The commission hasn’t been particularly forthcoming with members of the media, either. There was no mention of the most recent meeting anywhere on the Education Department’s website until after it took place, nor did it appear on DeVos’ public schedule.
Canady did end up attending the Thursday meeting and said it ultimately made him feel more confident about the commission’s work. But other invited groups were far from impressed.
On Friday, eight of those groups sent a letter to DeVos expressing their concern that the commission was not including stakeholders in the conversation about how to keep schools safe.
"Regrettably, there have been no further public announcements or specific details provided regarding meaningful opportunities for concerned citizens, practitioners, and experts in the field to engage with the Commission,” the letter said. “Our organizations ask that the Commission works urgently to meaningfully engage stakeholders in the field.”
“The lack of transparency in the whole process has been a real source of concern,” said Bob Farrace, director of public affairs at the National Association of Secondary School Principals, which signed the letter.
He said his biggest worry was that the commission would be used as a smokescreen to justify revoking Obama-era guidance on discipline, which was issued in 2014 to address long-standing concerns that minority students were being disproportionately disciplined and removed from schools compared to their white peers.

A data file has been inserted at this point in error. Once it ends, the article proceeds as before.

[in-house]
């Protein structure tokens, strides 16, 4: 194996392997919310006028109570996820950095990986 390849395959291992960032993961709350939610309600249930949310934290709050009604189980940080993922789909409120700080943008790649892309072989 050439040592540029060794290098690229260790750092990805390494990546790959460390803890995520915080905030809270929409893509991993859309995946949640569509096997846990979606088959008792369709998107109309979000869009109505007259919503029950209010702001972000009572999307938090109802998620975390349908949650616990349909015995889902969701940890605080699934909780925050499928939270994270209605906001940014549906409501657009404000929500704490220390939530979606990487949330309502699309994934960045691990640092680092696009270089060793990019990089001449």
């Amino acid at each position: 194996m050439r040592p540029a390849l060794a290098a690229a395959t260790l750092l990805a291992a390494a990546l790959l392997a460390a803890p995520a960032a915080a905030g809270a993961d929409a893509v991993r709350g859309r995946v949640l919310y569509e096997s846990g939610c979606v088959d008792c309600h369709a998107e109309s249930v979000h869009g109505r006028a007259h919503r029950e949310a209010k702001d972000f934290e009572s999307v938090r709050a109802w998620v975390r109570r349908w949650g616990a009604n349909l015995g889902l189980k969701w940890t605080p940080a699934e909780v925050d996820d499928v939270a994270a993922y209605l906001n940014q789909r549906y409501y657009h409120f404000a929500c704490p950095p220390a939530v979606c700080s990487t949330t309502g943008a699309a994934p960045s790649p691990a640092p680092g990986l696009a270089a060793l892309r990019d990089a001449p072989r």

“We were hopeful at the outset that this would lead to a much more wide-open conversation about what safety is,” Farrace said. “My concern is that this commission is no more than a ruse to pull back yet another set of Obama-era guidance.”
Groups in the gun control lobby — the Giffords Law Center, Everytown for Gun Safety, and the Brady Campaign to Prevent Gun Violence — said they haven’t been asked to participate in any of the commission’s activities, but that no one was particularly surprised at that.
Avery Gardiner, co-president of the Brady Campaign, said her organization reached out to the administration and wrote a letter to Attorney General Jeff Sessions offering their expertise after Parkland, but they never heard back.
“We’ve been working on this issue since 1974 and they haven’t reached out to us to have any input about what the agenda would be, what research they might read, nothing,” Gardiner said. “We stand ready to help in any way we can. Name the time and place.”
Robin Lloyd, director of government affairs at Giffords, is not optimistic that the commission will focus on gun control, especially given its composition. The commission officially has just four members — all of them Trump Cabinet members: DeVos, Sessions, Homeland Security Secretary Kirstjen Nielsen, and Health and Human Services Secretary Alex Azar.
“I don’t think the commission is a thoughtful way to address gun violence in schools,” Lloyd said. “It’s lip service.”
Cassidy Geoghegan, a spokeswoman for Everytown, wasn’t particularly enthused either. “We think it's a sham and a way to delay action on gun safety laws,” Geoghegan said flatly.
This story has been updated to include comment from the Department of Education.